Now in this matter I look to several points of clarity. First, Romney's organization does not only show on the campaign trail. If you spend any time at all at his campaign website you will find an extraordinary amount of policy details, position papers, extraordinarily talented staff and consultants and clarity that is missing from every other candidate's website. Romney's business acumen and consulting background shows in spades and demonstrates the level of detail he has gone to in crafting this campaign. Of course you have to spend some time reading these materials to fully comprehend and consider a President Romney. Something the "hope and change" crowd never did and all too often the case with the conservative movement. In this day and age of Dancing With Stars and the Kardashians, we don't seem to take the time to dive into the minutiae that is necessary to form a view beyond the flavor of the month.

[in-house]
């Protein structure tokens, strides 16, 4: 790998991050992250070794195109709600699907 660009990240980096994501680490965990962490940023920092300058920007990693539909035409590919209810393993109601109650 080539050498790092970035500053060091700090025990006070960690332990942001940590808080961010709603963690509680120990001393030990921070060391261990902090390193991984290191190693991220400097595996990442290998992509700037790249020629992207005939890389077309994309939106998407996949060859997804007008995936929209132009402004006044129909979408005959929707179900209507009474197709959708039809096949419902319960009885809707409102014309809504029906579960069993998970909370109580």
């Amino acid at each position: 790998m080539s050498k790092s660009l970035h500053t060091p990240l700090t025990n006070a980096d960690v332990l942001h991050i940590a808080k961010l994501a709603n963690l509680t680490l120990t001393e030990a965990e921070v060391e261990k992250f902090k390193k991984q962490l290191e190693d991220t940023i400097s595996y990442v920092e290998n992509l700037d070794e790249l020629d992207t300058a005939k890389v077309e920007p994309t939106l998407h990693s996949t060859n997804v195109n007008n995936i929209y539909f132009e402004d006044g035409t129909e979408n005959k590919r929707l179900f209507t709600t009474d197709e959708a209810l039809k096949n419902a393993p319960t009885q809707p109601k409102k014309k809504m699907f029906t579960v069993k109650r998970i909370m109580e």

This is not to suggest that the regular turn that each of the candidates has taken in the front runner spotlight is simply due to the electorate's ignorance, but it appears all too often aligned with the anybody but Mitt storyline that has kept the main stream media bubbling about this campaign season. Then, when that candidate appears or demonstrates their ineptness, they alight on the next pretty flower.
Polling has shown that Mitt Romney is the only candidate that beats Obama. In the recent Rasmussen poll during the last week of December, Romney beats Obama 45/39, outside of the poll's margin of error. Yet now we see the next anybody but Mitt candidate begin to gain momentum in Iowa, Rick Santorum. Santorum has worked hard in Iowa on a shoe string budget. His socially conservative positions and reasoned national security views have given his candidacy a lift, especially after key Iowa evangelicals endorsed the next anybody but Mitt.